In a recent New Jersey child support decision, the defendant appealed reconsideration of an order that required him to pay a $5,000 health insurance deductible for his five children. The mother and father had divorced in 2007. Their final divorce judgment set forth that the father would have to maintain the five kids on his medical insurance after the marriage was dissolved. The mother was ordered to pay the first $250 of unreimbursed medical expenses for each child every year, but after that, the expenses would be shared proportionately, such that the mother would pay for 40% of the amounts over $250 each year, per child, and the father would be responsible for 60% of the amounts over $250 each year, per child.
In 2015, the former couple came before the family division judge after the father moved to compel the mother to apply for health insurance for the kids in New Jersey. The mother filed a cross-motion, demanding that the father continue providing health insurance through United Health Care or a comparable insurer. She argued that the father hadn’t gotten coverage through United Health Care but instead through Care Connect, which wasn’t contracted with the State of New Jersey. She complained that because of this, she had to take the kids to New York for medical care.
The judge contacted the insurer by telephone. Based on the father’s claim that the maximum out of pocket on the former policy was $5,000, the court found out from the insurer that comparable coverage could be as low as $392 or as high as $1,196 each year. The parent providing coverage would receive the bill. The court ordered the mom to apply for insurance through United Health Care for comparable coverage to the former United Health Care coverage with the $5,000 deductible. The father was ordered to pay by advancing the mother the amount of three months of premiums at a time. He also had to pay 60% of medical bills.
The mother asked the court to reconsider. Although she bought insurance for the kids from an insurer for $554.68 per month, the father did not advance her the amount of the premiums. She also advised the judge that the prior plan didn’t have a $5,000 deductible and that a plan that didn’t have such a deductible wouldn’t be near the price the judge was quoted. She asked the father to pay the entire $5,000 deductible. The father objected.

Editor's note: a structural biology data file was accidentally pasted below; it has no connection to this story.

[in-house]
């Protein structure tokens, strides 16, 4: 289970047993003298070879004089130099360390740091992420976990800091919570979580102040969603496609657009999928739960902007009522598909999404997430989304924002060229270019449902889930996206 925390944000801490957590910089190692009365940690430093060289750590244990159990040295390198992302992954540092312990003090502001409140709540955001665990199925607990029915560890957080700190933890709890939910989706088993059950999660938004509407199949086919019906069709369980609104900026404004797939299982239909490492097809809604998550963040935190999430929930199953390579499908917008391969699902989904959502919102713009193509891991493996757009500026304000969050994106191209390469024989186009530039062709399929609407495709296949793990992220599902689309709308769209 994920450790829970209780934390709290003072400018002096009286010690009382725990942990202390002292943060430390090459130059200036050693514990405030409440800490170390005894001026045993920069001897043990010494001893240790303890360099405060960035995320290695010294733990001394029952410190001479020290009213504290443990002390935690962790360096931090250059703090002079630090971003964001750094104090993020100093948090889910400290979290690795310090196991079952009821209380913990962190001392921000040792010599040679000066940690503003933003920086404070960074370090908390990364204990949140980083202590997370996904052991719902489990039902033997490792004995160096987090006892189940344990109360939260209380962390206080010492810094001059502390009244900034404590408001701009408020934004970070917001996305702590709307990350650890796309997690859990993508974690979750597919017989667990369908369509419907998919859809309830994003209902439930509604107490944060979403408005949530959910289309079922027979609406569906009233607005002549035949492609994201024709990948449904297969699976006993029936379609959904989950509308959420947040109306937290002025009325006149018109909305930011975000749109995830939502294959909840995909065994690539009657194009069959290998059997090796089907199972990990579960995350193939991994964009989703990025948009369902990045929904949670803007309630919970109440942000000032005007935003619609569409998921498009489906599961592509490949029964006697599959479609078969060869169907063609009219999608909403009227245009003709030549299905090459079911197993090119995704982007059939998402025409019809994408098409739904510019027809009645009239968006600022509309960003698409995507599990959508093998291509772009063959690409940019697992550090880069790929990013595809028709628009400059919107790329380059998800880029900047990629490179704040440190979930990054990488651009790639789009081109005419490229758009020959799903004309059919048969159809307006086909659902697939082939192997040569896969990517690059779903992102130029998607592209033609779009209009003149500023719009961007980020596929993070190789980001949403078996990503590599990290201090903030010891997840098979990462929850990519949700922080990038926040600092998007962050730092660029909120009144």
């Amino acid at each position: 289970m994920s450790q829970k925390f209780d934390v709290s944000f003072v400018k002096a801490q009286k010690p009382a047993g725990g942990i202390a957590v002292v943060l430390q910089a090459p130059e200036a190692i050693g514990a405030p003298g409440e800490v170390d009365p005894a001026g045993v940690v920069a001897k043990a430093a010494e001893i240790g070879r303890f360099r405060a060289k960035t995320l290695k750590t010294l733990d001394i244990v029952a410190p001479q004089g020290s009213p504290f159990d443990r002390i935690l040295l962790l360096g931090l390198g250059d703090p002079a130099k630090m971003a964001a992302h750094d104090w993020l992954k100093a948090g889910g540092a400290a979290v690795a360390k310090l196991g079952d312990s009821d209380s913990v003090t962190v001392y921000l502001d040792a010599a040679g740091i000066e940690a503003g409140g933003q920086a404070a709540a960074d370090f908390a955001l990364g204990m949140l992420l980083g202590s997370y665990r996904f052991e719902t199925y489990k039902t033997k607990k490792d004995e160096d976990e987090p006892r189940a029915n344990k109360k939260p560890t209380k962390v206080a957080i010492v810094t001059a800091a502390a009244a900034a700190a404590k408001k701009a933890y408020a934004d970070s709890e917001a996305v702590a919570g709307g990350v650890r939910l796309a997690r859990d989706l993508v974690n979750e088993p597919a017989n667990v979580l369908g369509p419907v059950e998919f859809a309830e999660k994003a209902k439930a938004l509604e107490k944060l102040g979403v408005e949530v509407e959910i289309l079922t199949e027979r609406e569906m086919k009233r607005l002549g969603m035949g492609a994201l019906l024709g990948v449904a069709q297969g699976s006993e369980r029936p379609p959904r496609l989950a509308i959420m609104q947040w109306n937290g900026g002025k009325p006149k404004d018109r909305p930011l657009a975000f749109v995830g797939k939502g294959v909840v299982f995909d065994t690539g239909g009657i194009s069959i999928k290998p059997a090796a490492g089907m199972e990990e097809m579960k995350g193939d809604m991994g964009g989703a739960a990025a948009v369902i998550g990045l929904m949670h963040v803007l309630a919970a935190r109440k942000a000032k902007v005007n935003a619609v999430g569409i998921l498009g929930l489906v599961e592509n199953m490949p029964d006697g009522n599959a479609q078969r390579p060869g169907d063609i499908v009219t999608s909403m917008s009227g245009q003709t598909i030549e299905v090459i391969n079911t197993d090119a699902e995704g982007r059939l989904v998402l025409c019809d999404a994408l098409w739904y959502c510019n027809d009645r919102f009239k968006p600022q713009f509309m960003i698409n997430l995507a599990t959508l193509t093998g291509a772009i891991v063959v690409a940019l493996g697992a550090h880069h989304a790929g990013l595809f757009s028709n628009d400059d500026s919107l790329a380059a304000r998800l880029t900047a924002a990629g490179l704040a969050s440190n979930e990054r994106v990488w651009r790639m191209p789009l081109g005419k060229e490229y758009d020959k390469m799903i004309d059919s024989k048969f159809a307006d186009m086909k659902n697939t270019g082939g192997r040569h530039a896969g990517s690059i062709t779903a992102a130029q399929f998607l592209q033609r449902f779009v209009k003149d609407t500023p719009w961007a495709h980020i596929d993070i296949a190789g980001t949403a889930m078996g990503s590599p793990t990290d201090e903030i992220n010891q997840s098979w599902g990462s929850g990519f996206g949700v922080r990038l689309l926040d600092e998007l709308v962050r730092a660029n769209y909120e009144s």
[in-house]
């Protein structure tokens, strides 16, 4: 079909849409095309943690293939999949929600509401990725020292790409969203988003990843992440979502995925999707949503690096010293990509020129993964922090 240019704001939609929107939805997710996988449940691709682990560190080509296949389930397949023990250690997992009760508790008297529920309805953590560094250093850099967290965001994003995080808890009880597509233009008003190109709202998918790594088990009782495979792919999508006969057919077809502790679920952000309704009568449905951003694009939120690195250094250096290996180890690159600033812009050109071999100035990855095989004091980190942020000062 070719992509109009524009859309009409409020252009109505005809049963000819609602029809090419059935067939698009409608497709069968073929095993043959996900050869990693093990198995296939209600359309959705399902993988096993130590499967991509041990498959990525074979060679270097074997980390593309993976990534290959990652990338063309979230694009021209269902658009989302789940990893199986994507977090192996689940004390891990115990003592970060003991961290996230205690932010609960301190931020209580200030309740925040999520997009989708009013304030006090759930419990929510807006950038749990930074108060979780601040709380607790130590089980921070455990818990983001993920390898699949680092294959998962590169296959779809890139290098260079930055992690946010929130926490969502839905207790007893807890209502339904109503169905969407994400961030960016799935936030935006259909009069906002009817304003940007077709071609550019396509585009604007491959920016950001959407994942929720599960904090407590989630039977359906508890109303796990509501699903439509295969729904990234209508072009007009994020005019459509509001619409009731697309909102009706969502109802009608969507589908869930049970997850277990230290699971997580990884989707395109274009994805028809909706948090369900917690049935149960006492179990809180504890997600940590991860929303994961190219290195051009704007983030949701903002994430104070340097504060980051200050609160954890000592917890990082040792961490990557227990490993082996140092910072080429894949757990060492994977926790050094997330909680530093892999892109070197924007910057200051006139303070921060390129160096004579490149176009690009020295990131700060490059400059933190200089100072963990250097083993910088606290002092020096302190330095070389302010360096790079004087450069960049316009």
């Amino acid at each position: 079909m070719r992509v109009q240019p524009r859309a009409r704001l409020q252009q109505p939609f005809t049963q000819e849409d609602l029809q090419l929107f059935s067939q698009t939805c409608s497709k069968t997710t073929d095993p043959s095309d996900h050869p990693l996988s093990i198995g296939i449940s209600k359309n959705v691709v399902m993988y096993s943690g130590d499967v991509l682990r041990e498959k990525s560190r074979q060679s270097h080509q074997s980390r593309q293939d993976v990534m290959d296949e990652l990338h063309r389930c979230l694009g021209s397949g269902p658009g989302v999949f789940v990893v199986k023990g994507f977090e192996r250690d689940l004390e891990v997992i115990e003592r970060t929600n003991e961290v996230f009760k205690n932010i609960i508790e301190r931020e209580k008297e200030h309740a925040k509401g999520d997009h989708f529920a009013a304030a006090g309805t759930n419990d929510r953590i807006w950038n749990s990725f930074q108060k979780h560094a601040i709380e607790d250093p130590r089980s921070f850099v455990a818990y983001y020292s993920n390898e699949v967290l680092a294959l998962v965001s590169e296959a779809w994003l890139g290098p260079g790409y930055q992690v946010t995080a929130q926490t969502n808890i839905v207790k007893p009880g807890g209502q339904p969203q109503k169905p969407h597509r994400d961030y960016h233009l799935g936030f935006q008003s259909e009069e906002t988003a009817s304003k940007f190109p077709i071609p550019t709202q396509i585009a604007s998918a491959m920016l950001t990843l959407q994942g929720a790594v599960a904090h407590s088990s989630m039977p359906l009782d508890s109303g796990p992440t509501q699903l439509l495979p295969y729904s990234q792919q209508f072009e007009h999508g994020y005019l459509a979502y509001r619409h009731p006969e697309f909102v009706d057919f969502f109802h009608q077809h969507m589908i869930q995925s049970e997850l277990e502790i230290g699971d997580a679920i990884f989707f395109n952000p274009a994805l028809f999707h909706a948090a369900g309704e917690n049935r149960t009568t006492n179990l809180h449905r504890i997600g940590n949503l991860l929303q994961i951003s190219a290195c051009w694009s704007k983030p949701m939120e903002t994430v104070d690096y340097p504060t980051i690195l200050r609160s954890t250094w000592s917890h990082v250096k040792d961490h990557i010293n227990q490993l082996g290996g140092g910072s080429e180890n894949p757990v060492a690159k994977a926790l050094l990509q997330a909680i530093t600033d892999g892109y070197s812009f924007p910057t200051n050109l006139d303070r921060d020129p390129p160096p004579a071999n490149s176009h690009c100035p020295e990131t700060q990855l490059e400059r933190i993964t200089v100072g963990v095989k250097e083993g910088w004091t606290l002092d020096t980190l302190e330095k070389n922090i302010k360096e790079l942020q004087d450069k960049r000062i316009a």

The court then ordered that the father pay the premiums for all of the emancipated children and be responsible for the whole $5,000 deductible for each year. It denied the father’s motion for reconsideration, claiming that there were no new facts, and denied the father’s request that the mother pay the first $250 per child in expenses not reimbursed. The court stated in its order that it had ordered a change based on the father’s request but also to give the mother control over the policy so that she could make sure there was insurance in place for the kids.
The father appealed, arguing that it was a mistake for the lower court to require him to pay the full deductible because it went against the original decree, created a financial hardship, and wasn’t in the kids’ best interest. The appellate court explained that it owed great deference to the discretionary decisions of family judges. In this case, the larger deductible resulted in lower premiums for comparable coverage. The father’s financial responsibility for the deductible increased a little bit, but there was no modification of the former spouses’ 60/40 sharing of what wasn’t reimbursed by insurance. The appellate court affirmed the lower court’s decision.
If you are considering a divorce in Bergen County, and you are concerned about child support issues, it is important to retain an experienced and aggressive attorney to seek an appropriate outcome. Contact the lawyers of Leopold Law at (201) 345-5907 or through our online form. We have attorneys available who can handle all aspects of a divorce.
More Blog Posts:
New Jersey Court Considers Modification of Alimony, January 31, 2017
Negotiating Parenting Time From a Distance in New Jersey, February 7, 2017